When a state passes a law restricting abortion, usually a lawsuit is filed by advocacy and civil rights groups asking for an injunction against the government officials or agency that would be enforcing the law igniting a judicial review process. A judge of a lower appellate court or, depending on the case, the Supreme Court, can choose to grant the injunction or place a “stay order” on the law that blocks it from being enforced until the constitutional controversies of the law are debated. Lower courts can also recommend cases to the Supreme Court to review.
But there isn’t a specific person or agency that enforces this Texas law — the legislation gives that job to private citizens, aside from those who work for state or local government, so it’s difficult to know who exactly to file an injunction against.
The Texas law challenge was filed against several judges that would be presiding over these civil cases, but the Supreme Court majority said that judges were the wrong people to file the injunction against. Because of this technicality, the high court did not grant the injunction or a stay order on it to block it from being enforced, regardless of the constitutional concerns of the law.
READ MORE: Divided Supreme Court leaves Texas abortion law in place
In a dissenting opinion, Supreme Court Chief Justice Sonia Sotomayor wrote that the Texas legislature circumvented the Constitution by enlisting private citizens to enforce a law that the state constitutionally could not, and that the majority of the Court “opted to bury their heads in the sand” and let it happen.
“By prohibiting state officers from enforcing the Act directly and relying instead on citizen bounty hunters, the Legislature sought to make it more complicated for federal courts to enjoin the Act on a statewide basis,” Sotomayor wrote.
Advocates and constitutional law experts say that even if the majority did not want to grant any injunctions, they could have opted for a stay order that would have blocked the law while the constitutionality of the law and its private citizen enforcers could be properly debated.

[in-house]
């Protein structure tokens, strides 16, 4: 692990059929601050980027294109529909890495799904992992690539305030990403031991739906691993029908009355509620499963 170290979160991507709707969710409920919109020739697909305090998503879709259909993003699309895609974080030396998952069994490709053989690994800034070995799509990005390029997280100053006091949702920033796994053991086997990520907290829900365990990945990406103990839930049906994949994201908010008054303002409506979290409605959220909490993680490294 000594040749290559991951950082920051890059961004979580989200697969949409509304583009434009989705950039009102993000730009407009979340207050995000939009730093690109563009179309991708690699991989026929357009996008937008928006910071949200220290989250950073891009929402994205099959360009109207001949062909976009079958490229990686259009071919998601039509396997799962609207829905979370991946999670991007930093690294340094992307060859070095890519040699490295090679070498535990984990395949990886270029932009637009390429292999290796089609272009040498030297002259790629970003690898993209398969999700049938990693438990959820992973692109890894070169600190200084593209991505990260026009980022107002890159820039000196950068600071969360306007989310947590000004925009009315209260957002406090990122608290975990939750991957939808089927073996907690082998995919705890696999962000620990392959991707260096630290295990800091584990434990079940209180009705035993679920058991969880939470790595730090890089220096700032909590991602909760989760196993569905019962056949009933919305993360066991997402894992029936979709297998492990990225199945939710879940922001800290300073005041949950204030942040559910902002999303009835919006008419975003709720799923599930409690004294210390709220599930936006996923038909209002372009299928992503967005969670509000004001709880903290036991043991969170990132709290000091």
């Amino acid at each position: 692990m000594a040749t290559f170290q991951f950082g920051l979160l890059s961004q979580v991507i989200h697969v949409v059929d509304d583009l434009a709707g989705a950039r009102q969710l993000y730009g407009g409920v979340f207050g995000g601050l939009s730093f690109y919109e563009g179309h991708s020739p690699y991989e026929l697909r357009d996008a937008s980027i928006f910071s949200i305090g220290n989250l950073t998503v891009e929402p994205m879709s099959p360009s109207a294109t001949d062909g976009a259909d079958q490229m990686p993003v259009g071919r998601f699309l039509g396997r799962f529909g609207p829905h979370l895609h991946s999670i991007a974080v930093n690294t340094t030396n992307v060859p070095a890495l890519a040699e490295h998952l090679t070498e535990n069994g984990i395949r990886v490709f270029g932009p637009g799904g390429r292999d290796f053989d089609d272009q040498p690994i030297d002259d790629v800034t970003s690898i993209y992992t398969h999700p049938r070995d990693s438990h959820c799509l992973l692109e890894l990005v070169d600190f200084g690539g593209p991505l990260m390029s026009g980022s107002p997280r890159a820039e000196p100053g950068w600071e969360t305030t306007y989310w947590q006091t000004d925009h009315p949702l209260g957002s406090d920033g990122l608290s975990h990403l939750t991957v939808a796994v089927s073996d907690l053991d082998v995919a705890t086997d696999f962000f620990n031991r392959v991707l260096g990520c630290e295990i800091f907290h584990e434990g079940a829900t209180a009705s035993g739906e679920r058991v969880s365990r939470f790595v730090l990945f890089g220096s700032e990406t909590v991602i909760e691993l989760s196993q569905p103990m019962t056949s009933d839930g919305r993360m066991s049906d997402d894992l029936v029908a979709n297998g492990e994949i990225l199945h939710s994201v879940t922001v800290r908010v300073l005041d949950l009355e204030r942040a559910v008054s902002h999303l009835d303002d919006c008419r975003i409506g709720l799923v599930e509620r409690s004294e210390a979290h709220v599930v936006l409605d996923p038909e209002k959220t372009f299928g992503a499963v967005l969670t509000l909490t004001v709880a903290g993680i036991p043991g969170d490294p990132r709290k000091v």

In criticizing the Supreme Court’s decision, Biden added that the decision to not block the law from being effective without a hearing, an opinion from a lower court or consideration of the issues “insults the rule of law and the rights of all Americans to seek redress from our courts.”
Roe v. Wade is legally still the law of the land, and this decision did not overturn it on a national level. But experts say this decision does lend to a stronger possibility of the decision being overturned by a forthcoming review by the Court of a Mississippi abortion law that challenges whether state laws that ban abortion before they are considered viable preganacies are unconstitutional.
Leah Litman, a constitutional law professor at the University of Michigan and podcast host of the Supreme Court-themed podcast Strict Scrutiny, told the NewsHour that what this decision did do was give a roadmap to other state legislatures showing how to sidestep the Constitution and prohibit abortions through the civil private citizen enforcement loophole.
“What’s so slippery about Texas’ law and, by corollary, Arizona’s newest abortion law, SB1457, is this creation of a private cause of action where it’s unclear who will be doing the enforcement,” said Gunnigle, the reproductive rights attorney in Arizona. “That’s why this law is going to be so difficult to defeat.”
Arizona’s law allows a grandparent or father of the unborn child to sue the abortion provider if they think the fetus was aborted because of a genetic abnormality, and Florida, among other states, is already considering copycat legislation of SB 8.
Constitutional law experts say this decision is setting a precedent where state legislators can get away with taking constitutional rights away by enlisting private citizens — possibly allowing lawmakers to use this approach with other issues, like guns.
“Where does the deputization of the private citizen stop if this constitutional challenge was not stopped at the Supreme Court level, was not issued a stay or temporary injunction?” Dobbins said. “It just opened the floodgates for a lot of legislation that allowed states to tiptoe around the constitutionality question because they put the power in the hands of another citizen versus the state actor.”
Chloe Jones is the Roy W. Howard fellow for the PBS NewsHour. Connect with her at firstname.lastname@example.org or on Twitter @chloeleejones.